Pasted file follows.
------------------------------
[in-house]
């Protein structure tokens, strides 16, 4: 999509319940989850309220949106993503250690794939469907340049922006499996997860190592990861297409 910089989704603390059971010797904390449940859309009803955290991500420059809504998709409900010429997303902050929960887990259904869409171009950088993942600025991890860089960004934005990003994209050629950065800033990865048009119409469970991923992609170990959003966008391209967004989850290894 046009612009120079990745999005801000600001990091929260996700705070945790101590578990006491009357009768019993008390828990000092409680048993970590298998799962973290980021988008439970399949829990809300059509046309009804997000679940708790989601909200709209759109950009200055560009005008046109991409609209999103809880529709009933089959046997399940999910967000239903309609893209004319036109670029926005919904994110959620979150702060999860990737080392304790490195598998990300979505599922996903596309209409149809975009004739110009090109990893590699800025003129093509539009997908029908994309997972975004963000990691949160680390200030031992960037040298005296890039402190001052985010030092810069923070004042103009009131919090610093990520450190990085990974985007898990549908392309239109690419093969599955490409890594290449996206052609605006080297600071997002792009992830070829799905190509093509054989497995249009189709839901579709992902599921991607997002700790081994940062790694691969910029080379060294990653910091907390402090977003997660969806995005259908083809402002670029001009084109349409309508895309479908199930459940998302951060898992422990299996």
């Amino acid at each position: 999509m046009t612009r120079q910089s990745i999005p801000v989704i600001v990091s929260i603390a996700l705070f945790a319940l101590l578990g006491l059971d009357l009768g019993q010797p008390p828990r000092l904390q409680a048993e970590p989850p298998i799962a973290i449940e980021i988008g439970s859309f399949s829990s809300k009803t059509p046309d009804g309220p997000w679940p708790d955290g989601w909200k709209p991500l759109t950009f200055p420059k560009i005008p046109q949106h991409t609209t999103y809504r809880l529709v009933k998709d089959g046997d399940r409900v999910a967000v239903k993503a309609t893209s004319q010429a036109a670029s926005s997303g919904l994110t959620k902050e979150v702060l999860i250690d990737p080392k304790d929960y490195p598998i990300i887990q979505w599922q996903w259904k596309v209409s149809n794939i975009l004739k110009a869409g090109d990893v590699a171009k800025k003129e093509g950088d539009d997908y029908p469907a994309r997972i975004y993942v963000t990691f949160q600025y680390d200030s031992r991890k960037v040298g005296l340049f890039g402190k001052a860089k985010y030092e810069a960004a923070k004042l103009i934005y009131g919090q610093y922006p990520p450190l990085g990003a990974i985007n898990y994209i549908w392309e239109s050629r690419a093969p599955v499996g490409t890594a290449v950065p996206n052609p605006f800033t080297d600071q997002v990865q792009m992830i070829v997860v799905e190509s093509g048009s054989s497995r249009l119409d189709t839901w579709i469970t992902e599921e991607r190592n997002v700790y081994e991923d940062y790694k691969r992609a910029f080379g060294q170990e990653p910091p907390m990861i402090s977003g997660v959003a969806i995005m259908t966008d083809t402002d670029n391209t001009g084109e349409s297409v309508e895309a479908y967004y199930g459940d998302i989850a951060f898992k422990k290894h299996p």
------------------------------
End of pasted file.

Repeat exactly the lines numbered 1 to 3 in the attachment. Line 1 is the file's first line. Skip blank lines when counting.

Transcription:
[in-house]
């Protein structure tokens, strides 16, 4: 999509319940989850309220949106993503250690794939469907340049922006499996997860190592990861297409 910089989704603390059971010797904390449940859309009803955290991500420059809504998709409900010429997303902050929960887990259904869409171009950088993942600025991890860089960004934005990003994209050629950065800033990865048009119409469970991923992609170990959003966008391209967004989850290894 046009612009120079990745999005801000600001990091929260996700705070945790101590578990006491009357009768019993008390828990000092409680048993970590298998799962973290980021988008439970399949829990809300059509046309009804997000679940708790989601909200709209759109950009200055560009005008046109991409609209999103809880529709009933089959046997399940999910967000239903309609893209004319036109670029926005919904994110959620979150702060999860990737080392304790490195598998990300979505599922996903596309209409149809975009004739110009090109990893590699800025003129093509539009997908029908994309997972975004963000990691949160680390200030031992960037040298005296890039402190001052985010030092810069923070004042103009009131919090610093990520450190990085990974985007898990549908392309239109690419093969599955490409890594290449996206052609605006080297600071997002792009992830070829799905190509093509054989497995249009189709839901579709992902599921991607997002700790081994940062790694691969910029080379060294990653910091907390402090977003997660969806995005259908083809402002670029001009084109349409309508895309479908199930459940998302951060898992422990299996």
């Amino acid at each position: 999509m046009t612009r120079q910089s990745i999005p801000v989704i600001v990091s929260i603390a996700l705070f945790a319940l101590l578990g006491l059971d009357l009768g019993q010797p008390p828990r000092l904390q409680a048993e970590p989850p298998i799962a973290i449940e980021i988008g439970s859309f399949s829990s809300k009803t059509p046309d009804g309220p997000w679940p708790d955290g989601w909200k709209p991500l759109t950009f200055p420059k560009i005008p046109q949106h991409t609209t999103y809504r809880l529709v009933k998709d089959g046997d399940r409900v999910a967000v239903k993503a309609t893209s004319q010429a036109a670029s926005s997303g919904l994110t959620k902050e979150v702060l999860i250690d990737p080392k304790d929960y490195p598998i990300i887990q979505w599922q996903w259904k596309v209409s149809n794939i975009l004739k110009a869409g090109d990893v590699a171009k800025k003129e093509g950088d539009d997908y029908p469907a994309r997972i975004y993942v963000t990691f949160q600025y680390d200030s031992r991890k960037v040298g005296l340049f890039g402190k001052a860089k985010y030092e810069a960004a923070k004042l103009i934005y009131g919090q610093y922006p990520p450190l990085g990003a990974i985007n898990y994209i549908w392309e239109s050629r690419a093969p599955v499996g490409t890594a290449v950065p996206n052609p605006f800033t080297d600071q997002v990865q792009m992830i070829v997860v799905e190509s093509g048009s054989s497995r249009l119409d189709t839901w579709i469970t992902e599921e991607r190592n997002v700790y081994e991923d940062y790694k691969r992609a910029f080379g060294q170990e990653p910091p907390m990861i402090s977003g997660v959003a969806i995005m259908t966008d083809t402002d670029n391209t001009g084109e349409s297409v309508e895309a479908y967004y199930g459940d998302i989850a951060f898992k422990k290894h299996p």